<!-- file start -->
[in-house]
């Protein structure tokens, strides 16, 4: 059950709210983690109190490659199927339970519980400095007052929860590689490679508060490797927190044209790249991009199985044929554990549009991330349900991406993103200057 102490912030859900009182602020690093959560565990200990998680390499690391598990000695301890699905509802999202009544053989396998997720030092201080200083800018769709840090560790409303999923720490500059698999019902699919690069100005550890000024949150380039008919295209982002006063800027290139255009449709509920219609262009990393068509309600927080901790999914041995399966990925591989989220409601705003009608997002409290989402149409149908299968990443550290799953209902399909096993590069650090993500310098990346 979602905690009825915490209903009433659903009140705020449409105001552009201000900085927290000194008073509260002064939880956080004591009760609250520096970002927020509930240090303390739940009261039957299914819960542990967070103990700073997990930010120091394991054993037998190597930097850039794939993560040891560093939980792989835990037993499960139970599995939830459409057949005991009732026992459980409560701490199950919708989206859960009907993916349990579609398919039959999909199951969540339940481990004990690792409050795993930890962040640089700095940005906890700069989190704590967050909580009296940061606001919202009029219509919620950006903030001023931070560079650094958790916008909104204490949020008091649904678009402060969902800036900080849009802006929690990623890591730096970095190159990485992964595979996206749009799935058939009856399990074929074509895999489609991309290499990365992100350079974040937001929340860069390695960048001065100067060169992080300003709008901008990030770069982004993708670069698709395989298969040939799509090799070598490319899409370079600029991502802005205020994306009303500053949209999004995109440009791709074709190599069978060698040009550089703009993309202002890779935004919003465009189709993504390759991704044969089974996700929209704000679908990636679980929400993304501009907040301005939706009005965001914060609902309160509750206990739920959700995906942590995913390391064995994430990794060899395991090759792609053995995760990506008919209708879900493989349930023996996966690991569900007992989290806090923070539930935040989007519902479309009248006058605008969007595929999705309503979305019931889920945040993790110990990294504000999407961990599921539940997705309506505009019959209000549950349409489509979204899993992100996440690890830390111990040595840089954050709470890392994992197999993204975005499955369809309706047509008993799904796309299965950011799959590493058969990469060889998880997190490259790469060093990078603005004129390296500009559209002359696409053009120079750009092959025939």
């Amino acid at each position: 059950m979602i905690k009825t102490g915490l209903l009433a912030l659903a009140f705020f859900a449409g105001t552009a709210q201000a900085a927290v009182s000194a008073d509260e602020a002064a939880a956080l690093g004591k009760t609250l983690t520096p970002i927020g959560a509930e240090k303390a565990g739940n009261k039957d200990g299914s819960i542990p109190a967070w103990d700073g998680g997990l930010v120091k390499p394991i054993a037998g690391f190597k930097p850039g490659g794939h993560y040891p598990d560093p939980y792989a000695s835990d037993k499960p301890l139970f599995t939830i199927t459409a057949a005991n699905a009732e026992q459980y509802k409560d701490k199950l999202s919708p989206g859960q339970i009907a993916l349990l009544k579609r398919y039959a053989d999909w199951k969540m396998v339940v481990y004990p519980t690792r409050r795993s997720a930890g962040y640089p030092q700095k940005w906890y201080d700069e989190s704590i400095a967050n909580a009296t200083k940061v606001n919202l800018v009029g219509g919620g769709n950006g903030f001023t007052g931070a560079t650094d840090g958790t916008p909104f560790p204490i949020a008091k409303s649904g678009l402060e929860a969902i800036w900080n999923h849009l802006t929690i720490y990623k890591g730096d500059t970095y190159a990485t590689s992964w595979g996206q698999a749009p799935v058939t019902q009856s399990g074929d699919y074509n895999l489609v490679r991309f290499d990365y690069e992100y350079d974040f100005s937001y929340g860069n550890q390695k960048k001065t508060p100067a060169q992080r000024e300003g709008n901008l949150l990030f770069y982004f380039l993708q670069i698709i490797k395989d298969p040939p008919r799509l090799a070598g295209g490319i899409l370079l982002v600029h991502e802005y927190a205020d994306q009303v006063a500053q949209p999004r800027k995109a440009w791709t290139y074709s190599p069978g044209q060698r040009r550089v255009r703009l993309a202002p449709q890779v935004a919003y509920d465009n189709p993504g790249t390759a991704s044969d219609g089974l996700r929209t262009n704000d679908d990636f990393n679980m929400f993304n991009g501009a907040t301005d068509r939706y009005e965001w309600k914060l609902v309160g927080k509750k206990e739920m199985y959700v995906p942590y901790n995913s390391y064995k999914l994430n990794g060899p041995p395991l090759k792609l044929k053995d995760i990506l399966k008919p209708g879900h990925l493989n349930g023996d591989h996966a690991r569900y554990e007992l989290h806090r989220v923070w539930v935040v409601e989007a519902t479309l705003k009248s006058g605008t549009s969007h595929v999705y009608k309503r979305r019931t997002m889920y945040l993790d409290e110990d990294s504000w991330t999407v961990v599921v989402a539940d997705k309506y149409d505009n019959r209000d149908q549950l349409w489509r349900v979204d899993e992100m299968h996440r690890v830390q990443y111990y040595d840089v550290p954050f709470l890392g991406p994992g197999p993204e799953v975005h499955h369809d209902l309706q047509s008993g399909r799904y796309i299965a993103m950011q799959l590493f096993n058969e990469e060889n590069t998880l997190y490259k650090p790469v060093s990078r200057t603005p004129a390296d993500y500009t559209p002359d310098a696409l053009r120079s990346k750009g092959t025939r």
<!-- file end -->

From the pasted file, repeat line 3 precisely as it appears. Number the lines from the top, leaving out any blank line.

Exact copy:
């Amino acid at each position: 059950m979602i905690k009825t102490g915490l209903l009433a912030l659903a009140f705020f859900a449409g105001t552009a709210q201000a900085a927290v009182s000194a008073d509260e602020a002064a939880a956080l690093g004591k009760t609250l983690t520096p970002i927020g959560a509930e240090k303390a565990g739940n009261k039957d200990g299914s819960i542990p109190a967070w103990d700073g998680g997990l930010v120091k390499p394991i054993a037998g690391f190597k930097p850039g490659g794939h993560y040891p598990d560093p939980y792989a000695s835990d037993k499960p301890l139970f599995t939830i199927t459409a057949a005991n699905a009732e026992q459980y509802k409560d701490k199950l999202s919708p989206g859960q339970i009907a993916l349990l009544k579609r398919y039959a053989d999909w199951k969540m396998v339940v481990y004990p519980t690792r409050r795993s997720a930890g962040y640089p030092q700095k940005w906890y201080d700069e989190s704590i400095a967050n909580a009296t200083k940061v606001n919202l800018v009029g219509g919620g769709n950006g903030f001023t007052g931070a560079t650094d840090g958790t916008p909104f560790p204490i949020a008091k409303s649904g678009l402060e929860a969902i800036w900080n999923h849009l802006t929690i720490y990623k890591g730096d500059t970095y190159a990485t590689s992964w595979g996206q698999a749009p799935v058939t019902q009856s399990g074929d699919y074509n895999l489609v490679r991309f290499d990365y690069e992100y350079d974040f100005s937001y929340g860069n550890q390695k960048k001065t508060p100067a060169q992080r000024e300003g709008n901008l949150l990030f770069y982004f380039l993708q670069i698709i490797k395989d298969p040939p008919r799509l090799a070598g295209g490319i899409l370079l982002v600029h991502e802005y927190a205020d994306q009303v006063a500053q949209p999004r800027k995109a440009w791709t290139y074709s190599p069978g044209q060698r040009r550089v255009r703009l993309a202002p449709q890779v935004a919003y509920d465009n189709p993504g790249t390759a991704s044969d219609g089974l996700r929209t262009n704000d679908d990636f990393n679980m929400f993304n991009g501009a907040t301005d068509r939706y009005e965001w309600k914060l609902v309160g927080k509750k206990e739920m199985y959700v995906p942590y901790n995913s390391y064995k999914l994430n990794g060899p041995p395991l090759k792609l044929k053995d995760i990506l399966k008919p209708g879900h990925l493989n349930g023996d591989h996966a690991r569900y554990e007992l989290h806090r989220v923070w539930v935040v409601e989007a519902t479309l705003k009248s006058g605008t549009s969007h595929v999705y009608k309503r979305r019931t997002m889920y945040l993790d409290e110990d990294s504000w991330t999407v961990v599921v989402a539940d997705k309506y149409d505009n019959r209000d149908q549950l349409w489509r349900v979204d899993e992100m299968h996440r690890v830390q990443y111990y040595d840089v550290p954050f709470l890392g991406p994992g197999p993204e799953v975005h499955h369809d209902l309706q047509s008993g399909r799904y796309i299965a993103m950011q799959l590493f096993n058969e990469e060889n590069t998880l997190y490259k650090p790469v060093s990078r200057t603005p004129a390296d993500y500009t559209p002359d310098a696409l053009r120079s990346k750009g092959t025939r």